A unit of study, typically with a workload of more than 25–30 hours, that includes:

  1. a study guide/syllabus with instructions on how to learn from the presented materials and interactions;
  2. educational content, which may include video, audio, text, games (including simulations), social media and animation;
  3. possibilities for interaction, such as social media channels, forums, blogs or RSS readers to build a learning community;
  4. activities/tasks/assignments, tests and feedback, which can be automatically generated (e.g., quizzes), as well as peer feedback and/or general feedback from academic staff;
  5. exams, including some kind of recognition option, i.e., an acknowledgment of achievements, such as course completion, by a competent authority.

Course Design

Setting learning objectives, choosing media applications, planning evaluation and preparing instructional strategies in advance of students recruitment and development of course materials.

Creative Commons licensing

A licensing scheme which provides a way to share and reuse copyright resources under flexible, legal terms. Creative Commons licenses are increasingly applied to teaching resources that are typically made available using the internet.


Digital Education

An umbrella term for any education that is conducted at least partly in, with or through digital technologies. This includes the use of technology in traditional classrooms, blended learning and education that takes place entirely online.

Distance education

Education designed for delivery where students and instructors are not in the same location.  Learning and teaching that is provided remotely. This often makes use of technology and / or the internet and online resources.

Distance learning

A mode of study that allows the learner to study most or all of a course without attendance at a campus-based institution. The distance can refer to material and/or interaction. Distance learning refers to improved capabilities in knowledge and/or behaviors as a result of mediated experiences that are constrained by time and/or distance such that the learner does not share the same situation with what is being learned.


The inclusion of individuals representing more than one national origin, color, race, ethnicity, socioeconomic status, sexual orientation, age, abilities/disabilities, religious beliefs, political beliefs, or other ideologies, etc., as well as international and first-generation students. The concept of diversity encompasses acceptance and respect, understanding that each individual is unique, and recognizing our individual differences.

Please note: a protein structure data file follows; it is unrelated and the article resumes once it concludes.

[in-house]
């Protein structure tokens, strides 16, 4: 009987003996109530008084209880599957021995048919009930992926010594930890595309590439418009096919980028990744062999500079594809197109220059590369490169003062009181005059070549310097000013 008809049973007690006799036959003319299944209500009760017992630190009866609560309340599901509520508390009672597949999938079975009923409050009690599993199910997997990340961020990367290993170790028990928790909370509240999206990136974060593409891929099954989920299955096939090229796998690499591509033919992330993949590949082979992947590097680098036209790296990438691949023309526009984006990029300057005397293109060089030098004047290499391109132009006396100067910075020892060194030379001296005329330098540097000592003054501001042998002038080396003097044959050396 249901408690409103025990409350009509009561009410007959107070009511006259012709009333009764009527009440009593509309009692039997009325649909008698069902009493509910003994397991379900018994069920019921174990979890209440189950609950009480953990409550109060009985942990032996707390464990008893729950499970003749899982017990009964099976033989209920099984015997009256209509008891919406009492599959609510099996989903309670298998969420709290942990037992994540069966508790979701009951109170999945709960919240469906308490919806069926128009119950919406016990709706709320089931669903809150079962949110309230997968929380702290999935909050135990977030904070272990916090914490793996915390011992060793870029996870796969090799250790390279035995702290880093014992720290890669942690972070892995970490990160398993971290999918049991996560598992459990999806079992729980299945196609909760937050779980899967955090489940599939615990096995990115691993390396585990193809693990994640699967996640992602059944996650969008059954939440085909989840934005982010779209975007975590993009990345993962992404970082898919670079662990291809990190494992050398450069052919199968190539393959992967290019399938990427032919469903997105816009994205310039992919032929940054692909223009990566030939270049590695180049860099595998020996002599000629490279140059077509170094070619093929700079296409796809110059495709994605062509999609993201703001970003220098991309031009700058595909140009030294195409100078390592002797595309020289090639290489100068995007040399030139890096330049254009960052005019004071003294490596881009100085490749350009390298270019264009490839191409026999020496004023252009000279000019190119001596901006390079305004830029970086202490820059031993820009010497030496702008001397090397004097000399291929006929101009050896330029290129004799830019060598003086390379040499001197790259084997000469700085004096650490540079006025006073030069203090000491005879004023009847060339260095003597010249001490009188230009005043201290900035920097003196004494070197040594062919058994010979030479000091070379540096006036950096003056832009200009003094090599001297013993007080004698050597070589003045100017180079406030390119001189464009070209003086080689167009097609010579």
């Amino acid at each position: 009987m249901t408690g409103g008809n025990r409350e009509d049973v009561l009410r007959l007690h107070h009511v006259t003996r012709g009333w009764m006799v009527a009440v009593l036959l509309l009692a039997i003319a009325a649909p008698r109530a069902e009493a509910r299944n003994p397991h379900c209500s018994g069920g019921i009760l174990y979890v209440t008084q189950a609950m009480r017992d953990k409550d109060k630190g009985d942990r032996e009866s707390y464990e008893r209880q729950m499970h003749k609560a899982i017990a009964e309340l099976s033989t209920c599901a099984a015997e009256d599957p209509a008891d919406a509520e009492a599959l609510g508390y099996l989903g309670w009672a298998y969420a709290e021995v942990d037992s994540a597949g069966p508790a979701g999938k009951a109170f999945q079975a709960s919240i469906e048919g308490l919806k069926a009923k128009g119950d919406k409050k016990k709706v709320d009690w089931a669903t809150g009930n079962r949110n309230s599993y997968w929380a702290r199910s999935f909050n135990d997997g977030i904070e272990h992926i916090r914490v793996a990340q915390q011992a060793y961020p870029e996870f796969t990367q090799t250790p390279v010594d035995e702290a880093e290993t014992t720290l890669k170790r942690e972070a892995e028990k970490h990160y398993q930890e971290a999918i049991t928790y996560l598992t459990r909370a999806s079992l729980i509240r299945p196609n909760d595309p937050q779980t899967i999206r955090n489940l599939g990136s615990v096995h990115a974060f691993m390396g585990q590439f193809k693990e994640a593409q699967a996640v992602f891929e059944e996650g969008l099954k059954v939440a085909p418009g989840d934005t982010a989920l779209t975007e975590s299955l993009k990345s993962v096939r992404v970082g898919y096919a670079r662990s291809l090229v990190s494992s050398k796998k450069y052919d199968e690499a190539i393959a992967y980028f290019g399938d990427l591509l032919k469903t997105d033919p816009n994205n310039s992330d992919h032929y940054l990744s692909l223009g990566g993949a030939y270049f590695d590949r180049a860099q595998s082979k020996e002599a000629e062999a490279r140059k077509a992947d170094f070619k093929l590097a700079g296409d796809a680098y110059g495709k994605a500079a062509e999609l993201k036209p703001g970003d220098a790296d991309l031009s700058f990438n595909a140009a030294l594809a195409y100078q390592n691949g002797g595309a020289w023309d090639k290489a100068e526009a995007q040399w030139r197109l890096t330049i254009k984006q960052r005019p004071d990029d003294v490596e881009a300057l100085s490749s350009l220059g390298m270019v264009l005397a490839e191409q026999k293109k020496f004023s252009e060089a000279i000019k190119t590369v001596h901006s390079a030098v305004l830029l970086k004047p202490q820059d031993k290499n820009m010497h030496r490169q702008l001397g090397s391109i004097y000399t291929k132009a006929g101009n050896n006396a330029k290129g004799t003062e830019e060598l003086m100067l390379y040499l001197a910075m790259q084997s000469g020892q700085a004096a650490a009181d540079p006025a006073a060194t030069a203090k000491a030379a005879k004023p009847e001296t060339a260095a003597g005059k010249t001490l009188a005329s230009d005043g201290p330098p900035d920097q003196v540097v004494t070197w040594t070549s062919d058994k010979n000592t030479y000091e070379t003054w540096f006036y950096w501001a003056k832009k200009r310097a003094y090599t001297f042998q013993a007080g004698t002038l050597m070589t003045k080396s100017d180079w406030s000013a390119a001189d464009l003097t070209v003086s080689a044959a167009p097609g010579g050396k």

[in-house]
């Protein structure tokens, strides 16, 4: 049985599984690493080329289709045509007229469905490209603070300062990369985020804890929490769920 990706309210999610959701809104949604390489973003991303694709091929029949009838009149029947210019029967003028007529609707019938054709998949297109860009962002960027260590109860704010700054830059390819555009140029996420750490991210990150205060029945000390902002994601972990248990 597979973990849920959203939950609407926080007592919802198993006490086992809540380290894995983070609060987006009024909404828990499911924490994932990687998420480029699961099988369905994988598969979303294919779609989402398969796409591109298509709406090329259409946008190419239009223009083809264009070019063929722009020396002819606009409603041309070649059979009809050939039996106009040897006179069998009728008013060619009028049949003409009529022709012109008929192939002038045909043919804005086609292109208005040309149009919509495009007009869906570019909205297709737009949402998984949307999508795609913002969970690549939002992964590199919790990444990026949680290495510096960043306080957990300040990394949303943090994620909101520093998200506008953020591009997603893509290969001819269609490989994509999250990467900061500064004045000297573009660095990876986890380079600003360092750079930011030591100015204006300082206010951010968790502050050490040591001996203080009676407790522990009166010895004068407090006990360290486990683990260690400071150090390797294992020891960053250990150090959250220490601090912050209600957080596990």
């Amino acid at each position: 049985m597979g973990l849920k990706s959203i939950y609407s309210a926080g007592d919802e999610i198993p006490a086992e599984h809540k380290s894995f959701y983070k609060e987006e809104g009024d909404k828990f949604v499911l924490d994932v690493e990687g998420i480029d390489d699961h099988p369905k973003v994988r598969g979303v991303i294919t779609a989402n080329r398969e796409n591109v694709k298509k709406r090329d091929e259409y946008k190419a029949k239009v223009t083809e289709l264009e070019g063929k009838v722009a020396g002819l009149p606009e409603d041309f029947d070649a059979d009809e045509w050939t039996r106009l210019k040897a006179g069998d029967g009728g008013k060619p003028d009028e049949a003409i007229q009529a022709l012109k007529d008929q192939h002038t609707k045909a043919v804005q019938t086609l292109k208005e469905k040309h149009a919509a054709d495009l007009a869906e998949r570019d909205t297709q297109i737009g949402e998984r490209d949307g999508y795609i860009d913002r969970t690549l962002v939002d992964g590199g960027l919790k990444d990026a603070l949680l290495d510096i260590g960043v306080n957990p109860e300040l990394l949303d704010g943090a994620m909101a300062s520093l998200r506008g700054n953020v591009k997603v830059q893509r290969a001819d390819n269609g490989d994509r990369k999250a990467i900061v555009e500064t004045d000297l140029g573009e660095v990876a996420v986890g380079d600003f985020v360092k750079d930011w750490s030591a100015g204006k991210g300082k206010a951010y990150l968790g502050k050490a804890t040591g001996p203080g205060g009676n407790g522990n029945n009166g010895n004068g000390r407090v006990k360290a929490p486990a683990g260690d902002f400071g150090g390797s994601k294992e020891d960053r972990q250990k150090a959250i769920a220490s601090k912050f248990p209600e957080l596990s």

Learning facilitated through the use of information and communication technologies. There are several facets to e-learning including hardware (computers, mobile phones, digital cameras, etc.), digital resources (the Web, materials presented via Virtual Learning Environments, online libraries, etc.), software (tutorials, ‘office’ packages, etc.), and online communication tools (email, chat, forums etc.).


An e-portfolio is a collection of (usually online) digital evidence assembled and managed by a user to display competencies, skills, personal reflections, and task achievements, which can be presented in different formats for different audiences.


Equity in education means that personal or social circumstances such as gender, ethnic origin, or family background, are not obstacles to achieving educational potential (definition of fairness) and that all individuals reach at least a basic minimum level of skills (definition of inclusion) (Equity and Quality in Education, 2016)


The act of systematically determining the importance, effectiveness, or value of something.



Shorthand for face-to-face teaching. This refers to traditional classrooms where students and tutors are all in the same physical space together for a certain number of contact hours each week. The lines between online, hybrid, and f2f teaching have blurred with the advent of the adaptive, socially distanced classroom. F2f remains a useful shorthand for the concept of physical proximity during learning activities.